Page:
My Gratitudes

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November 28, 2019-

A year ago, my shoulder was getting better and my left knee, injured by what seemed to be a psychic attack, as I walked down a short, routine set of stairs, was also well on the mend. The “woo-woo” aside, my health has been fabulous this year.  I am grateful to do Terra essential oils, hemp-based CBD cream, a team of physical therapists, my dental team in Phoenix, Planet Fitness and my chiropractor for helping me maintain that fabulous.

My family has been extraordinarily gracious and generous this year, as always.  Being with Aram, Yunhee and the Shin family, on the occasion of their Baha’i wedding, and the travels around southern South Korea that followed, remains the greatest of blessings.

My Baha’i community and other dear friends, around Prescott, continue to keep me grounded.  Those whose aim was to bring me down also had a role to play. Rearranging my priorities this year, has only made my life richer and more satisfying.

Prescott, and Arizona as a whole, continue to be inspiring, good hosts.  I never tire of the view of Thumb Butte, from my front window or of any of the exquisite scenes that unfold, no matter which direction I go.

My many friends and family, across the United States, and beyond, are ever present and encouraging, even if we rarely, or never, see one another in person.  I am grateful to have spent time with some, from California to Massachusetts and in-between, over the past twelve months.

Being ever expansive in my view of the world, visiting new places and making new friends is always a plus.  I found new perspectives on Albuquerque, Memphis, Charleston, Raleigh, the Eastern Shore and Delaware, West Point, Pittsburgh, Chicago/Wilmette, Kansas City and Los Angeles, over the past twelve months. Youth hostels, Airbnb and the comfort of friends’ and family homes made all the difference.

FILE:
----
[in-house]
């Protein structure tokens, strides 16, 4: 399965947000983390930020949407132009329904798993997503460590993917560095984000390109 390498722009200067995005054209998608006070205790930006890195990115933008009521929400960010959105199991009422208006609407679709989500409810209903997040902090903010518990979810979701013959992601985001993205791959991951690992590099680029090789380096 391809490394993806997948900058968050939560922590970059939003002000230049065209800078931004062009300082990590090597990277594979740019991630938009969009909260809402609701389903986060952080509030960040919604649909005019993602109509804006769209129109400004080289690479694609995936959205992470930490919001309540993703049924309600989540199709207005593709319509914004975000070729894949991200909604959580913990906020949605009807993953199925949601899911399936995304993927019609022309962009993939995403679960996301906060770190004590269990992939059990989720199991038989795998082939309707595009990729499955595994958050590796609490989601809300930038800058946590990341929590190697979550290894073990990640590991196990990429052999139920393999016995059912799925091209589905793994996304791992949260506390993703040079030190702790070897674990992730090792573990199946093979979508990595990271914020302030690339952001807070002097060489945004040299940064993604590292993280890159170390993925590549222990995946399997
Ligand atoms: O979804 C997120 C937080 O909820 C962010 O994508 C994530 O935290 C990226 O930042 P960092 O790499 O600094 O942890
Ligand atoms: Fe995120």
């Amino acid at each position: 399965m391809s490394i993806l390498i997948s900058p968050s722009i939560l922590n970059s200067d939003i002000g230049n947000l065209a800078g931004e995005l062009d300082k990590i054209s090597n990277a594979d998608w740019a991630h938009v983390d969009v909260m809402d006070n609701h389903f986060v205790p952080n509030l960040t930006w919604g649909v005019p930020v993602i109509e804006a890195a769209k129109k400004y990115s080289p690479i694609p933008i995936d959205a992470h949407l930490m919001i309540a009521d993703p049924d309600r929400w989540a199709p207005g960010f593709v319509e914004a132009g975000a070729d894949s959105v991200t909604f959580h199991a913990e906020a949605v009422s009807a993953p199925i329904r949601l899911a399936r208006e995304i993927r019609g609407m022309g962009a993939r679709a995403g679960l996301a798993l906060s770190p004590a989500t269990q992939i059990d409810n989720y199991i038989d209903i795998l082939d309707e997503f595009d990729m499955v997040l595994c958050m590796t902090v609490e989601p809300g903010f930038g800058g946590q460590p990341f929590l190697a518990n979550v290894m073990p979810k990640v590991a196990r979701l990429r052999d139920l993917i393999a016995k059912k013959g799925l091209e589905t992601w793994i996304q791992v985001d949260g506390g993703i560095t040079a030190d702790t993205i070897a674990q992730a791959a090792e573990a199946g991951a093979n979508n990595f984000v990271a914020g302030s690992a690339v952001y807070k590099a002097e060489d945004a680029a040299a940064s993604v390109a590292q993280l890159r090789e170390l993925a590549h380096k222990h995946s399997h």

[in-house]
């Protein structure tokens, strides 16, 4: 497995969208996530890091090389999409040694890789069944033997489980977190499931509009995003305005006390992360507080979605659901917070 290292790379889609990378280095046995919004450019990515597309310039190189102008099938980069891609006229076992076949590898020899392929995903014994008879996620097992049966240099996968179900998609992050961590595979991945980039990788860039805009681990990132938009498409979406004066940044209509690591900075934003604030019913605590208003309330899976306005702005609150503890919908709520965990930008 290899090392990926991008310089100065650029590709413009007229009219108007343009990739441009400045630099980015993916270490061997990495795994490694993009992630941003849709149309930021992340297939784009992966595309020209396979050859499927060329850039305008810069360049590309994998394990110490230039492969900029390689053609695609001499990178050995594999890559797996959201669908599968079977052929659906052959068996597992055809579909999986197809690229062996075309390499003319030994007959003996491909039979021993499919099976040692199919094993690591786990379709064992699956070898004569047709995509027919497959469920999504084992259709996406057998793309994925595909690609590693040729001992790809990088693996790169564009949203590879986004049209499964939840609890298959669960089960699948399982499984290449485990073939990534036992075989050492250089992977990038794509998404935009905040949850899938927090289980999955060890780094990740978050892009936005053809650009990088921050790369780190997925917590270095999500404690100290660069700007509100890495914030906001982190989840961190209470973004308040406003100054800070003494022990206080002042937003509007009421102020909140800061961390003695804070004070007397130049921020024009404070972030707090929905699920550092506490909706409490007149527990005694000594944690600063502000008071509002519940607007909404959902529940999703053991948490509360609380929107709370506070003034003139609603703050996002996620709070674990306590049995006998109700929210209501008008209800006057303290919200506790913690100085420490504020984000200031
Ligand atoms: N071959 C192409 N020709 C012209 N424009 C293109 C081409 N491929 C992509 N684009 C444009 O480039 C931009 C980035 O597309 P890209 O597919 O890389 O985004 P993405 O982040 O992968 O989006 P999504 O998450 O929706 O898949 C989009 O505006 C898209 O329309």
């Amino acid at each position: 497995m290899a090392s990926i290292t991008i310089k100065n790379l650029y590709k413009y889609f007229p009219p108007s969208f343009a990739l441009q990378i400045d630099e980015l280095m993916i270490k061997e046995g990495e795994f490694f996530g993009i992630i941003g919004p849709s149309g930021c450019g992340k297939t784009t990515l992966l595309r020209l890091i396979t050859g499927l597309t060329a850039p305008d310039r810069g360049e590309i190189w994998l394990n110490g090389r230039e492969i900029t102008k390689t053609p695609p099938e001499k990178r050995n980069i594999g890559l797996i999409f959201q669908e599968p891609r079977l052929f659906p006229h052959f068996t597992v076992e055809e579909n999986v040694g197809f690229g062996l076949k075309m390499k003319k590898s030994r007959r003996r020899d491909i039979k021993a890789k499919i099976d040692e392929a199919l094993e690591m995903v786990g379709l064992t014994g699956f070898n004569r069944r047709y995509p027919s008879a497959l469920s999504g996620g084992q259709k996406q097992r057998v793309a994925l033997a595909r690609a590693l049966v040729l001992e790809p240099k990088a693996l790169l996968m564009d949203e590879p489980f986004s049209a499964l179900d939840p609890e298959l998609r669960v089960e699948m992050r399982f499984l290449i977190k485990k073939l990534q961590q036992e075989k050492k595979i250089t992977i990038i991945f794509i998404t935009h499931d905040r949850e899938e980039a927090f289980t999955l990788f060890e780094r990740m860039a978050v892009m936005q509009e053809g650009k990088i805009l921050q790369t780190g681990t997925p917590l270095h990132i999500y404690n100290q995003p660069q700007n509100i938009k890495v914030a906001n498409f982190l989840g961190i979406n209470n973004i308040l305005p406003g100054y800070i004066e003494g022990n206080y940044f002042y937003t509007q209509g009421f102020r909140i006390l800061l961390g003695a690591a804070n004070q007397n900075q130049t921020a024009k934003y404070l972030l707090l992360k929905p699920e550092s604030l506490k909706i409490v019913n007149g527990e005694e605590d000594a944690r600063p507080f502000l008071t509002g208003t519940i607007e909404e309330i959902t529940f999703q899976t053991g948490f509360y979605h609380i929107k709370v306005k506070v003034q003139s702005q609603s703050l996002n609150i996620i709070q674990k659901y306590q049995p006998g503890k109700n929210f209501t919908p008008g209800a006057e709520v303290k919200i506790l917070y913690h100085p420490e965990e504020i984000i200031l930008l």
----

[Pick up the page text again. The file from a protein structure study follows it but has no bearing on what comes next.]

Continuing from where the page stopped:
Time in nature is always huge, in my life.  The Centenary of Grand Canyon National Park saw me visit both North and South Rims.  The Navajo Nation’s Coal Mine Canyon, Canyon de Chelly, Window Rock  and Monument Valley ever warm my heart.  Being in New Mexico’s El Malpais was a comfort, after a case of food poisoning upended my Father’s Day.  There were meanders along the banks of the Mississippi and above the Goosenecks of the San Juan River; focused exploration of  Utah’s Natural Bridges and Hovenweep National Monuments, Lake Powell’s Wahweap area and the urban solace of Los Angeles’ Venice Canals re-affirmed who I am,at my core.

The greatest gratitudes are reserved for what is ongoing:  My mother’s continued presence in our lives, my little family returning to the United States, having three of the finest people as my siblings, my Faith in God being reaffirmed, each day, and my physical, financial and mental health remaining optimal.

Thank you, 2019, for having been, and remaining, a space of strength and comfort.

One Good Loop Deserves Another

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April 7, 2019-